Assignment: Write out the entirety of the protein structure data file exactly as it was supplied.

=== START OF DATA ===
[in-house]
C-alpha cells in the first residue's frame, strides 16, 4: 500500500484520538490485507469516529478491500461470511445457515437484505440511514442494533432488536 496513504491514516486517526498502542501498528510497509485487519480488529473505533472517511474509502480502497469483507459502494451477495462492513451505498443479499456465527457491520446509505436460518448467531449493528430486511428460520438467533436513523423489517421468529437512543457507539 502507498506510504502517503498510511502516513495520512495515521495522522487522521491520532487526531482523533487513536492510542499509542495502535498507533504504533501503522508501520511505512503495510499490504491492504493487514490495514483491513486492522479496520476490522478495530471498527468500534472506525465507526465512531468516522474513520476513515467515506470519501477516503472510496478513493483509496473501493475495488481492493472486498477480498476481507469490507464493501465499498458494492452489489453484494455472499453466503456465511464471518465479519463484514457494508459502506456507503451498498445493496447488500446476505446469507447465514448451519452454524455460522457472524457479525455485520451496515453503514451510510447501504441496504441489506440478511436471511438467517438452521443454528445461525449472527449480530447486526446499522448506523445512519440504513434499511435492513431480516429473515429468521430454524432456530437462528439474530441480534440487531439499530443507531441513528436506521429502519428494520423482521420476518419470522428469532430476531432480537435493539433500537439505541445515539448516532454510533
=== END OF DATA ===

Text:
[in-house]
C-alpha cells in the first residue's frame, strides 16, 4: 500500500484520538490485507469516529478491500461470511445457515437484505440511514442494533432488536 496513504491514516486517526498502542501498528510497509485487519480488529473505533472517511474509502480502497469483507459502494451477495462492513451505498443479499456465527457491520446509505436460518448467531449493528430486511428460520438467533436513523423489517421468529437512543457507539 502507498506510504502517503498510511502516513495520512495515521495522522487522521491520532487526531482523533487513536492510542499509542495502535498507533504504533501503522508501520511505512503495510499490504491492504493487514490495514483491513486492522479496520476490522478495530471498527468500534472506525465507526465512531468516522474513520476513515467515506470519501477516503472510496478513493483509496473501493475495488481492493472486498477480498476481507469490507464493501465499498458494492452489489453484494455472499453466503456465511464471518465479519463484514457494508459502506456507503451498498445493496447488500446476505446469507447465514448451519452454524455460522457472524457479525455485520451496515453503514451510510447501504441496504441489506440478511436471511438467517438452521443454528445461525449472527449480530447486526446499522448506523445512519440504513434499511435492513431480516429473515429468521430454524432456530437462528439474530441480534440487531439499530443507531441513528436506521429502519428494520423482521420476518419470522428469532430476531432480537435493539433500537439505541445515539448516532454510533